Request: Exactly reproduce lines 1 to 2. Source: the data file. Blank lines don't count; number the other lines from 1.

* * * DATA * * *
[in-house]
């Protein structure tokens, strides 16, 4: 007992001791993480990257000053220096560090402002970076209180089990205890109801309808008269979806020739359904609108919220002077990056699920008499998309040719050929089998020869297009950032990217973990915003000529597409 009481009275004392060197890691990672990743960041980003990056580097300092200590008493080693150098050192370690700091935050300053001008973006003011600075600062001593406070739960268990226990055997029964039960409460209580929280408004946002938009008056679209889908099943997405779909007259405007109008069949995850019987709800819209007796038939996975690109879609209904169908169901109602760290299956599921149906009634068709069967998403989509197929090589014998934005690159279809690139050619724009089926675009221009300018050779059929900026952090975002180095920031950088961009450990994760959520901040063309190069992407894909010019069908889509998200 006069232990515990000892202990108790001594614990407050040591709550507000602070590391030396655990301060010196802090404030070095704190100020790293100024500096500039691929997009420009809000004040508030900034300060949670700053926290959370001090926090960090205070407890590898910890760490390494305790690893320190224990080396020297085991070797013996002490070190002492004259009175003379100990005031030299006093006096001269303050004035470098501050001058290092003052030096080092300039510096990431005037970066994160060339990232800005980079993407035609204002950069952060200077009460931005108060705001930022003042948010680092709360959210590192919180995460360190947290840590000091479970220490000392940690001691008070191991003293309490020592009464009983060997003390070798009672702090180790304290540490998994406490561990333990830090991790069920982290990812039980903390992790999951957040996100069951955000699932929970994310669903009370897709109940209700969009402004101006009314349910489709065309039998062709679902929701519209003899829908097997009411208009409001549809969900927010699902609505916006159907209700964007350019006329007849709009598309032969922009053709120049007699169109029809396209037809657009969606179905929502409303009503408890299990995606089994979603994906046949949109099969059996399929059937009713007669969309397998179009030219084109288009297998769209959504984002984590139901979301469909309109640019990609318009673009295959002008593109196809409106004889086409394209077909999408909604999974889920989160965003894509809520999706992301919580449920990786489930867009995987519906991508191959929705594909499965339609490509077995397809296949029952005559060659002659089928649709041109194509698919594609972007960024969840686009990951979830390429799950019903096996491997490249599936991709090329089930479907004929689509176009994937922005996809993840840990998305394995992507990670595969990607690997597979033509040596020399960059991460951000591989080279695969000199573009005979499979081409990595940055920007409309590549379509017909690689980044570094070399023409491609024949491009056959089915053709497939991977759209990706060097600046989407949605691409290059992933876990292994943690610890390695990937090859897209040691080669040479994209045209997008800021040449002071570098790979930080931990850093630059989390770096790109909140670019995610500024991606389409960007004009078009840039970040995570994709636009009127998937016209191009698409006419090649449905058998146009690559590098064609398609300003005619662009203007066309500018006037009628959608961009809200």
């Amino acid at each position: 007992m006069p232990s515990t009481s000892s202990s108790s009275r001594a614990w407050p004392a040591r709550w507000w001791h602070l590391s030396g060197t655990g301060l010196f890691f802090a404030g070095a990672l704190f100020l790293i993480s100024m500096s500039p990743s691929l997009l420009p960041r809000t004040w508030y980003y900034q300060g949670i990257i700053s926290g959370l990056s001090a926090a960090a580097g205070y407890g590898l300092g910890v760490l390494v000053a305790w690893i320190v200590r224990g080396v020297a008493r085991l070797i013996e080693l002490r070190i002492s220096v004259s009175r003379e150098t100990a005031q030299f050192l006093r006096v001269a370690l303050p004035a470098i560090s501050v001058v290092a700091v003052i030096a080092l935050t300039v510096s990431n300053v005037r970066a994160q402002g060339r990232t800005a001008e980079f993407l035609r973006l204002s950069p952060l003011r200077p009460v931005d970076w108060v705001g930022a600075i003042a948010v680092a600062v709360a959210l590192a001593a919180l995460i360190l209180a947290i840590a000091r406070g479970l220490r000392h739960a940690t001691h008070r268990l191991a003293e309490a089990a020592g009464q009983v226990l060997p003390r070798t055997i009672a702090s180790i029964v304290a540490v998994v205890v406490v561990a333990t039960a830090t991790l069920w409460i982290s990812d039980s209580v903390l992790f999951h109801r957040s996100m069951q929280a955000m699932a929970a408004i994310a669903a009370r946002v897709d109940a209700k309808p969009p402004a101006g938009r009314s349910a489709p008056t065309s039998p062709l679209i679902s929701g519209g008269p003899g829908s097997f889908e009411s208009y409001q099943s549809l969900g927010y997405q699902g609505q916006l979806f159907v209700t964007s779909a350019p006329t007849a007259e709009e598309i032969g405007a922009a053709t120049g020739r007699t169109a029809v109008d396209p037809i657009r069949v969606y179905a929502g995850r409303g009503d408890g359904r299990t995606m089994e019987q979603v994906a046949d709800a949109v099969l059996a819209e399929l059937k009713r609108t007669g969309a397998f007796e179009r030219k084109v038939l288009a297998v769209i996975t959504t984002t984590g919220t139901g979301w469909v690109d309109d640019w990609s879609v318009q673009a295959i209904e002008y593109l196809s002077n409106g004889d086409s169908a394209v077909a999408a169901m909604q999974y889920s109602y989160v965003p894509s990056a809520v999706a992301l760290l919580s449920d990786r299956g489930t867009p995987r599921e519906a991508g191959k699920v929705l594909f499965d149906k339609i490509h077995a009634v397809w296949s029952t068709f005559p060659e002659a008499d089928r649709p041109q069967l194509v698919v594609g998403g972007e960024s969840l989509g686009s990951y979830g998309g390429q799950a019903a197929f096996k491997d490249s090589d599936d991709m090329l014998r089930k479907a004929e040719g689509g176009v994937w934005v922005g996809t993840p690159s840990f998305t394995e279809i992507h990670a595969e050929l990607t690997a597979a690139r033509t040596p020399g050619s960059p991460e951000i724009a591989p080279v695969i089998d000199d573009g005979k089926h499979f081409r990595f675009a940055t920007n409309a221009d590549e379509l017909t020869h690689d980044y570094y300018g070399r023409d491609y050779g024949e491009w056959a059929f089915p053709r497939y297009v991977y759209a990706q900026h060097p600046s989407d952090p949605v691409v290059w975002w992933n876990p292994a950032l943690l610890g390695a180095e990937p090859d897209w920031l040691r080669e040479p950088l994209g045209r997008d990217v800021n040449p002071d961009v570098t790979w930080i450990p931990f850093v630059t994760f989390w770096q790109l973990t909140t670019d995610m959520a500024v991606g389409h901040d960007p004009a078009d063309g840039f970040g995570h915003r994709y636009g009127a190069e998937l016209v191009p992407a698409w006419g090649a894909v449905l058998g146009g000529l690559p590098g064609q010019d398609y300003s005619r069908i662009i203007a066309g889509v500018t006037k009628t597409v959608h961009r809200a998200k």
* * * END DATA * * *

[in-house]
């Protein structure tokens, strides 16, 4: 007992001791993480990257000053220096560090402002970076209180089990205890109801309808008269979806020739359904609108919220002077990056699920008499998309040719050929089998020869297009950032990217973990915003000529597409 009481009275004392060197890691990672990743960041980003990056580097300092200590008493080693150098050192370690700091935050300053001008973006003011600075600062001593406070739960268990226990055997029964039960409460209580929280408004946002938009008056679209889908099943997405779909007259405007109008069949995850019987709800819209007796038939996975690109879609209904169908169901109602760290299956599921149906009634068709069967998403989509197929090589014998934005690159279809690139050619724009089926675009221009300018050779059929900026952090975002180095920031950088961009450990994760959520901040063309190069992407894909010019069908889509998200 006069232990515990000892202990108790001594614990407050040591709550507000602070590391030396655990301060010196802090404030070095704190100020790293100024500096500039691929997009420009809000004040508030900034300060949670700053926290959370001090926090960090205070407890590898910890760490390494305790690893320190224990080396020297085991070797013996002490070190002492004259009175003379100990005031030299006093006096001269303050004035470098501050001058290092003052030096080092300039510096990431005037970066994160060339990232800005980079993407035609204002950069952060200077009460931005108060705001930022003042948010680092709360959210590192919180995460360190947290840590000091479970220490000392940690001691008070191991003293309490020592009464009983060997003390070798009672702090180790304290540490998994406490561990333990830090991790069920982290990812039980903390992790999951957040996100069951955000699932929970994310669903009370897709109940209700969009402004101006009314349910489709065309039998062709679902929701519209003899829908097997009411208009409001549809969900927010699902609505916006159907209700964007350019006329007849709009598309032969922009053709120049007699169109029809396209037809657009969606179905929502409303009503408890299990995606089994979603994906046949949109099969059996399929059937009713007669969309397998179009030219084109288009297998769209959504984002984590139901979301469909309109640019990609318009673009295959002008593109196809409106004889086409394209077909999408909604999974889920989160965003894509809520999706992301919580449920990786489930867009995987519906991508191959929705594909499965339609490509077995397809296949029952005559060659002659089928649709041109194509698919594609972007960024969840686009990951979830390429799950019903096996491997490249599936991709090329089930479907004929689509176009994937922005996809993840840990998305394995992507990670595969990607690997597979033509040596020399960059991460951000591989080279695969000199573009005979499979081409990595940055920007409309590549379509017909690689980044570094070399023409491609024949491009056959089915053709497939991977759209990706060097600046989407949605691409290059992933876990292994943690610890390695990937090859897209040691080669040479994209045209997008800021040449002071570098790979930080931990850093630059989390770096790109909140670019995610500024991606389409960007004009078009840039970040995570994709636009009127998937016209191009698409006419090649449905058998146009690559590098064609398609300003005619662009203007066309500018006037009628959608961009809200």